Betsy McCaughey Promotes Book By Rehashing Debunked Health Care Myths
Serial health care misinformer Betsy McCaughey appeared on Fox News to continue pushing debunked falsehoods about the health care reform bill, including claims that the government will dictate care and that employees will be forced into a "one-size-fits-all" health care plan.
Appearing on the January 14 edition of Fox & Friends to promote her upcoming book, Beating Obamacare -- which she said is "a no-spin, easy-to-understand guide" to the law -- McCaughey claimed that employees who gain coverage under the Affordable Care Act would be given a "government-mandated one-size-fits-all plan." McCaughey further claimed health care exchanges will "only sell the government mandated plan" like "a dealership that sells four-door sedans." McCaughey also repeated the falsehood that the ACA "puts the federal government in charge of your health care for the first time."
But despite co-host Gretchen Carlson's promotion of McCaughey's claims, all of them have been thoroughly debunked. The health care bill doesn't create "one-size-fits-all" health care plans but does require plans to provide a minimum level of coverage. There is nothing in the law which prohibits insurers  from offering additional benefits above the basic requirements.
In addition, McCaughey's suggestion that the exchanges would only offer one plan is absurd. The entire purpose of the exchanges is to provide a market where consumers are offered a choice of affordable plans. In fact, the ability of exchanges to provide competition is one reason they were endorsed  by the American Medical Association:
State health insurance exchanges are coming in 2014 as part of the Patient Protection and Affordable Care Act. They are intended to give uninsured consumers a competitive marketplace of health plans. The uninsured face a tax penalty if they don't purchase insurance. The AMA and others said the exchanges can create a more competitive insurance marketplace overall.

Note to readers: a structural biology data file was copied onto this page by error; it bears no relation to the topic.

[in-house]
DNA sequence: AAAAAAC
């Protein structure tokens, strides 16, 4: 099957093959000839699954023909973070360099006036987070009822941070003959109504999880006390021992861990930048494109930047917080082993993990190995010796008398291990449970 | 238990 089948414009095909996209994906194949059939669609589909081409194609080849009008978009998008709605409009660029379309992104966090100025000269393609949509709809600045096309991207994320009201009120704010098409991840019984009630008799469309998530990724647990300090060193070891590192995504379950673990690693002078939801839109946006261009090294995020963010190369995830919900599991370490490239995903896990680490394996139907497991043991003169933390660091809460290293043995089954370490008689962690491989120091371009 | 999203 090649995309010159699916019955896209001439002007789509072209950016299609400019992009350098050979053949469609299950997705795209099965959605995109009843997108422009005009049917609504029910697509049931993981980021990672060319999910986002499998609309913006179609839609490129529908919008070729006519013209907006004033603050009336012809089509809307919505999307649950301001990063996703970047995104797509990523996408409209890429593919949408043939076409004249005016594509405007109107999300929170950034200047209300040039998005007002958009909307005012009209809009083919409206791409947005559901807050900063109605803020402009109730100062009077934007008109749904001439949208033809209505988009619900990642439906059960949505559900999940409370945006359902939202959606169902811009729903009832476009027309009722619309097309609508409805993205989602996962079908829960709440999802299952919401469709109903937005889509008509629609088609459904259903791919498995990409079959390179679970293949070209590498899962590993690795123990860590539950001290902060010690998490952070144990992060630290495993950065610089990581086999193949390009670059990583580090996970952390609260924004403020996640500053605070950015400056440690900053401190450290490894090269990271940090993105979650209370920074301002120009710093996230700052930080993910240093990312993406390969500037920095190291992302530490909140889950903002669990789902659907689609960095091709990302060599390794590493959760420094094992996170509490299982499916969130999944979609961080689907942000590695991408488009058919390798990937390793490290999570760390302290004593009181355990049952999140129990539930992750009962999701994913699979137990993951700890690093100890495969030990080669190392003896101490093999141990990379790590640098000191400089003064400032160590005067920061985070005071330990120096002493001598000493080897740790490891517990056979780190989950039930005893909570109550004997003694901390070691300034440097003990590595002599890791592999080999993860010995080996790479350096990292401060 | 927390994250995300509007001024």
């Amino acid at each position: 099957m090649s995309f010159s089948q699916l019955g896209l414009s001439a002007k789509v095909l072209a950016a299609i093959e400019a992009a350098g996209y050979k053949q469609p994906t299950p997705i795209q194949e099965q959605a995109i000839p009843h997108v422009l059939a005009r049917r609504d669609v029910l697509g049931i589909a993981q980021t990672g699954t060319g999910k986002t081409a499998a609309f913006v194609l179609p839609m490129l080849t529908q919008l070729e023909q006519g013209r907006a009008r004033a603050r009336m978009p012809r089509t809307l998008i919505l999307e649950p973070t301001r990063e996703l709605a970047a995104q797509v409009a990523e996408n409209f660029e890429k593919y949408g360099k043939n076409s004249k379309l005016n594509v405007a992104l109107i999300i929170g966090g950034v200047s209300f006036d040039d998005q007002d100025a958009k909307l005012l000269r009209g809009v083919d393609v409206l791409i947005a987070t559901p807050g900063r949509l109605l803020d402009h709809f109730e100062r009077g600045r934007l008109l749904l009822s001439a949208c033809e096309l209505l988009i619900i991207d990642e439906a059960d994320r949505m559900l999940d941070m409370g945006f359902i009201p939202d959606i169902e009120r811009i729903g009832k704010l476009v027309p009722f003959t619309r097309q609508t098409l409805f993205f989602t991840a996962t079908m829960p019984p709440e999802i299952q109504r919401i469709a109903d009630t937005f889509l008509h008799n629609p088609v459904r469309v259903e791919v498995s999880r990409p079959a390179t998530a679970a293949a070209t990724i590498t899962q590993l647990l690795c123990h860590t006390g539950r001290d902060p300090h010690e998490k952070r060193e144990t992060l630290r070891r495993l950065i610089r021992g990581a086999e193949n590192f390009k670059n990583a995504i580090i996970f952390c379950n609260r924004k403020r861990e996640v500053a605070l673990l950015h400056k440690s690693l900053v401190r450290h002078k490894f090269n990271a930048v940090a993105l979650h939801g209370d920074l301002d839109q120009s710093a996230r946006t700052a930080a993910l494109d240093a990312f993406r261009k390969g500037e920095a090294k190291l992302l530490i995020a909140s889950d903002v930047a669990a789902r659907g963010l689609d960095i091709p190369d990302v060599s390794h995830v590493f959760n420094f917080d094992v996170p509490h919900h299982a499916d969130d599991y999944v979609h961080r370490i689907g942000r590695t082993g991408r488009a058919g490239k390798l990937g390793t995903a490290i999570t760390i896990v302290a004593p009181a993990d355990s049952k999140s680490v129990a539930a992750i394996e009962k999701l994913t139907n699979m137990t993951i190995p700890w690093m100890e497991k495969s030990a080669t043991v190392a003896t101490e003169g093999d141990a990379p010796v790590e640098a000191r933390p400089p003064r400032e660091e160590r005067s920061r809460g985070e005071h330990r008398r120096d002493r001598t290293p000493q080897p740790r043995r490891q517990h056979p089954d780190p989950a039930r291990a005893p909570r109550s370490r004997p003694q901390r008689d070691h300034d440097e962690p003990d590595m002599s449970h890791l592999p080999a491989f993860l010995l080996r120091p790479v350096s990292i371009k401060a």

"The AMA envisions that health insurance exchanges created by the health reform law will have a critical role in expanding insurer competition," said AMA President Peter W. Carmel, MD, a pediatric neurosurgeon in Newark, N.J. "Millions of currently uninsured Americans will benefit from having a patient-friendly market with more health insurance choices tailored to meet their needs."
Finally, McCaughey's claim that the government will dictate how doctors and hospitals provide care to patients has been repeatedly debunked. McCaughey pointed to section 1311 of the ACA, claiming the provision allowed the government to be in charge of care. But that section only sets minimum requirements for a plan to operate in the exchange. According to the Democratic Policy Committee's summary  of the law, the section only creates a minimum standard for plans in the areas of quality, marketing, provider choice, and enrollment.